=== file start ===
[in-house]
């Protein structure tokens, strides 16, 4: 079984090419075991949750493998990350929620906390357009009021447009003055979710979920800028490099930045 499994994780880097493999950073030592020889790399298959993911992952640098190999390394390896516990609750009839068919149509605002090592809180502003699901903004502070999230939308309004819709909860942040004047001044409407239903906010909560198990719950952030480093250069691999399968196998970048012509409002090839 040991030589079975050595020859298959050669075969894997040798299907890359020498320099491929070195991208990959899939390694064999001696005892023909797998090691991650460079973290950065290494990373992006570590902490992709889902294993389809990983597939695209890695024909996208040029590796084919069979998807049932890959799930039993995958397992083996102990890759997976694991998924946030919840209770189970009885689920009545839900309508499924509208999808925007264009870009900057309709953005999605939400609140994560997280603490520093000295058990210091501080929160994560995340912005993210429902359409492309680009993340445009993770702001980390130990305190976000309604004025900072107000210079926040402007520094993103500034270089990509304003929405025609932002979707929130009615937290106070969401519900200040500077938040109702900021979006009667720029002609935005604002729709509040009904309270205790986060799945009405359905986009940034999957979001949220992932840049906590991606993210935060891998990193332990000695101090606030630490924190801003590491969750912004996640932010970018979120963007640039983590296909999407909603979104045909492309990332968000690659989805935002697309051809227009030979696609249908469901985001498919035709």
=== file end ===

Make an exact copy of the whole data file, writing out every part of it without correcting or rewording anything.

[in-house]
């Protein structure tokens, strides 16, 4: 079984090419075991949750493998990350929620906390357009009021447009003055979710979920800028490099930045 499994994780880097493999950073030592020889790399298959993911992952640098190999390394390896516990609750009839068919149509605002090592809180502003699901903004502070999230939308309004819709909860942040004047001044409407239903906010909560198990719950952030480093250069691999399968196998970048012509409002090839 040991030589079975050595020859298959050669075969894997040798299907890359020498320099491929070195991208990959899939390694064999001696005892023909797998090691991650460079973290950065290494990373992006570590902490992709889902294993389809990983597939695209890695024909996208040029590796084919069979998807049932890959799930039993995958397992083996102990890759997976694991998924946030919840209770189970009885689920009545839900309508499924509208999808925007264009870009900057309709953005999605939400609140994560997280603490520093000295058990210091501080929160994560995340912005993210429902359409492309680009993340445009993770702001980390130990305190976000309604004025900072107000210079926040402007520094993103500034270089990509304003929405025609932002979707929130009615937290106070969401519900200040500077938040109702900021979006009667720029002609935005604002729709509040009904309270205790986060799945009405359905986009940034999957979001949220992932840049906590991606993210935060891998990193332990000695101090606030630490924190801003590491969750912004996640932010970018979120963007640039983590296909999407909603979104045909492309990332968000690659989805935002697309051809227009030979696609249908469901985001498919035709």